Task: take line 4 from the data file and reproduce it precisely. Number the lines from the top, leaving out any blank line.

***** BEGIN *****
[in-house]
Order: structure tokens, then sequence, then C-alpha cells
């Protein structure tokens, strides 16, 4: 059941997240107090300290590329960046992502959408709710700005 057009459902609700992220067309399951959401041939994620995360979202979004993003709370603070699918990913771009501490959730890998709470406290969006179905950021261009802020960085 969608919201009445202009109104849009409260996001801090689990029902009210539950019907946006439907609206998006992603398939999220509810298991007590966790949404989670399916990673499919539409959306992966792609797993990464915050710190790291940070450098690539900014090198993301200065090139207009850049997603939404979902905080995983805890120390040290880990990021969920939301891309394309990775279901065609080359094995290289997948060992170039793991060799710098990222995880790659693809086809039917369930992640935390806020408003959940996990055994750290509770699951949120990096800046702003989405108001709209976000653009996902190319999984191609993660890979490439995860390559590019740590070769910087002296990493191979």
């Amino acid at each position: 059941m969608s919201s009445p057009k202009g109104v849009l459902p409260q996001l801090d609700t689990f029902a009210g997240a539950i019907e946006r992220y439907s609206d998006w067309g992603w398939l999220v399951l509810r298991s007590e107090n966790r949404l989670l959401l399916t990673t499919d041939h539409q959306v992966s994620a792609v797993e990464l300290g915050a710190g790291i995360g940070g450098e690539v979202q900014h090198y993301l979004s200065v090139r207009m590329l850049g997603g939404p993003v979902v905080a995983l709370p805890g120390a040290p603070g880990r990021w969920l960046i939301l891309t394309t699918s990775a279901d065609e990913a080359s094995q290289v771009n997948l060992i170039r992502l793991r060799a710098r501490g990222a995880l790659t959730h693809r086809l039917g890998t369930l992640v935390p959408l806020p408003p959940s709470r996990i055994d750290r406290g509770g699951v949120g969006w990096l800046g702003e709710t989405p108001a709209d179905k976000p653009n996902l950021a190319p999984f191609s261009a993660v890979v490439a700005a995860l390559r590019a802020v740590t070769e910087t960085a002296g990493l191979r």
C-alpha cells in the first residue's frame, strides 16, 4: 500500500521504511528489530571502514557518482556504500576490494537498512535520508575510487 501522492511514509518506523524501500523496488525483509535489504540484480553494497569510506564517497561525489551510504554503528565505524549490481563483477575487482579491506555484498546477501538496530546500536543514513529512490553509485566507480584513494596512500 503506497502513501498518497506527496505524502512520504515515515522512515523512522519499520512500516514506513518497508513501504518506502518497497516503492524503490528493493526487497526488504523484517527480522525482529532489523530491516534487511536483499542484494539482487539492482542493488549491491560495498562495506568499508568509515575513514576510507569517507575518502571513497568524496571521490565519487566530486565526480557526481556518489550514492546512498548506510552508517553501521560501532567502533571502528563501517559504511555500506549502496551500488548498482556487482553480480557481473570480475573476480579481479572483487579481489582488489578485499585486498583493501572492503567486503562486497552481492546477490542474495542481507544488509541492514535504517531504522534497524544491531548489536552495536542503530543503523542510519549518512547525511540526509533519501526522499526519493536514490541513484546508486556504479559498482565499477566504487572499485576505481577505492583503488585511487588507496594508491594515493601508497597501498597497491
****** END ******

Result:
């Amino acid at each position: 059941m969608s919201s009445p057009k202009g109104v849009l459902p409260q996001l801090d609700t689990f029902a009210g997240a539950i019907e946006r992220y439907s609206d998006w067309g992603w398939l999220v399951l509810r298991s007590e107090n966790r949404l989670l959401l399916t990673t499919d041939h539409q959306v992966s994620a792609v797993e990464l300290g915050a710190g790291i995360g940070g450098e690539v979202q900014h090198y993301l979004s200065v090139r207009m590329l850049g997603g939404p993003v979902v905080a995983l709370p805890g120390a040290p603070g880990r990021w969920l960046i939301l891309t394309t699918s990775a279901d065609e990913a080359s094995q290289v771009n997948l060992i170039r992502l793991r060799a710098r501490g990222a995880l790659t959730h693809r086809l039917g890998t369930l992640v935390p959408l806020p408003p959940s709470r996990i055994d750290r406290g509770g699951v949120g969006w990096l800046g702003e709710t989405p108001a709209d179905k976000p653009n996902l950021a190319p999984f191609s261009a993660v890979v490439a700005a995860l390559r590019a802020v740590t070769e910087t960085a002296g990493l191979r």